Supporting tables in web design
Jan 12 11:23:28
Test site availability from around the globe
Nov 7 0:53:22
Clamshell - an OpenID server
Jun 20 5:33:06
Writing Strategic Initiatives
Mar 6 3:08:15
Writing a strategy document
Mar 6 3:00:53
So, you've created a Drupal site, customized a few bits here or there of Drupal core to satisy your client, and everyone's happy.
Then, a new security update is released. Suddenly those changes look in danger of being overwritten with the upgrade. What to do?
If your changes are just tweaks rather than a major rewrite, the following two-stage upgrade process has always worked well for me. You will need the original Drupal files of your currently installed version ('base'), and a copy of the new version files in another directory ('new'). You also need access to a copy of your production server Drupal files ('live').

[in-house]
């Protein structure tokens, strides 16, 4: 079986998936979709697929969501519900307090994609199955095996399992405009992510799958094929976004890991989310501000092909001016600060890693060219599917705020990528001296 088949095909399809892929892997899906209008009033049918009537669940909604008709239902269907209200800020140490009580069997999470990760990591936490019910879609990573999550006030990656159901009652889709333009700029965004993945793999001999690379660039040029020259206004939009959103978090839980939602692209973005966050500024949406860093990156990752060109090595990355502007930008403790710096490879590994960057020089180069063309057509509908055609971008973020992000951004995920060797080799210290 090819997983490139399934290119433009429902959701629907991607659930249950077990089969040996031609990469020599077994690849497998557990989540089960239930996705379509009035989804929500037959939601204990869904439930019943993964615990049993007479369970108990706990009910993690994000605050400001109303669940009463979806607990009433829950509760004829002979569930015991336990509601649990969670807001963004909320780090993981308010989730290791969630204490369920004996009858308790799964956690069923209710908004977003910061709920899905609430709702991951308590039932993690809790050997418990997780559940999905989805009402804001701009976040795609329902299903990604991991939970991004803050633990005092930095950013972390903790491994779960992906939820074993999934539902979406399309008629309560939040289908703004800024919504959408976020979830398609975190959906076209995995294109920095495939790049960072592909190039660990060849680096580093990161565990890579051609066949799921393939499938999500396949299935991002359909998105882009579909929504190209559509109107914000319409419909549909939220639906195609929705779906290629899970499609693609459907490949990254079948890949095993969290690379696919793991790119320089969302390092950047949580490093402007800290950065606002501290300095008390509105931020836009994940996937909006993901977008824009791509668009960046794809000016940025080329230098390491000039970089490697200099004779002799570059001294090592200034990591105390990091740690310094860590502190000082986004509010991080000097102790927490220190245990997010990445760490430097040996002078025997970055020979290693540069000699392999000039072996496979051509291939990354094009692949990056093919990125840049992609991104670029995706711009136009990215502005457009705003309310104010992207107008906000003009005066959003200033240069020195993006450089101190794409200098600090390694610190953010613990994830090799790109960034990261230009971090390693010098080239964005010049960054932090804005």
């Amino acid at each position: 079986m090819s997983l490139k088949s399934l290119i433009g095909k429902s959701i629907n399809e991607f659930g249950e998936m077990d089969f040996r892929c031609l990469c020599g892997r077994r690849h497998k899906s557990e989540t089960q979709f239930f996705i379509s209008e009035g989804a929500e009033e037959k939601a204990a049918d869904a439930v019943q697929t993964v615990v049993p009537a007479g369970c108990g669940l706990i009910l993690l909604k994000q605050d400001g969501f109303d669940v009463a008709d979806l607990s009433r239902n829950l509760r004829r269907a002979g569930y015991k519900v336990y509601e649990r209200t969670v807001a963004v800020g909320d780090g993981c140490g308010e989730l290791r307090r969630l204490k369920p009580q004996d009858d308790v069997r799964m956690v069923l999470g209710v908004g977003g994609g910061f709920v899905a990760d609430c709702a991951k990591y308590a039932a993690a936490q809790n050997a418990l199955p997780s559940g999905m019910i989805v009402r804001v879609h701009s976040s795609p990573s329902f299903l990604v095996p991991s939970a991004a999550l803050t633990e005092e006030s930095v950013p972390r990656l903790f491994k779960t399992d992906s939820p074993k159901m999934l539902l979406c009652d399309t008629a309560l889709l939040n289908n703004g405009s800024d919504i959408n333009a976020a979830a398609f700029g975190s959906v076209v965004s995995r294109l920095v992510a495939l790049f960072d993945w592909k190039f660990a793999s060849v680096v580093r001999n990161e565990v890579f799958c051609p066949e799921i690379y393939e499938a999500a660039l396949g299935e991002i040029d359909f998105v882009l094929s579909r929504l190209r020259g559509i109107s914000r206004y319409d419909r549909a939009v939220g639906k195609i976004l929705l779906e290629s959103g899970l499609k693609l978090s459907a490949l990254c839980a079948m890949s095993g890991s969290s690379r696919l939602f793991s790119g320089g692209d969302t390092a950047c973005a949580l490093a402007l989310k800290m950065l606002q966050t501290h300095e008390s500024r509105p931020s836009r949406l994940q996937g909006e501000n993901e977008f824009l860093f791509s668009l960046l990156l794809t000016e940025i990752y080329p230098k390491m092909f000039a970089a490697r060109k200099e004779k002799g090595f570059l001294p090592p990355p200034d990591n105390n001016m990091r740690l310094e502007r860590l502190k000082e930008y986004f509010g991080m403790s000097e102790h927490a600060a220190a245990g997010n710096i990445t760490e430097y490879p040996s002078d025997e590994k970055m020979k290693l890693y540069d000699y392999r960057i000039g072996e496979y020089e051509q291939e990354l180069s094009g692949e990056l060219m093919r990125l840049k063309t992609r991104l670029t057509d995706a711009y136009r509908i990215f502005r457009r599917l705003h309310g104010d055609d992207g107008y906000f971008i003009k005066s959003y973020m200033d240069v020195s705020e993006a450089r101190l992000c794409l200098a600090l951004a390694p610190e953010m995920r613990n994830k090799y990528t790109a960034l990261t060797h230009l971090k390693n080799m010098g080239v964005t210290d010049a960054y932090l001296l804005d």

Often when people hear about Drupal, they want to get things up and running as quickly as possible. Unfortunately, Drupal is not the most friendly package to getting running "out of the box".
While a lot of the installation wrinkles have been smoothed out with the recently released Drupal 5.0, here is my quick guide to getting Drupal 4.6.x installed. I still have a soft spot for this release, since it was a nice mix of features and simplicity. Some may find it useful, if only as a historical reference: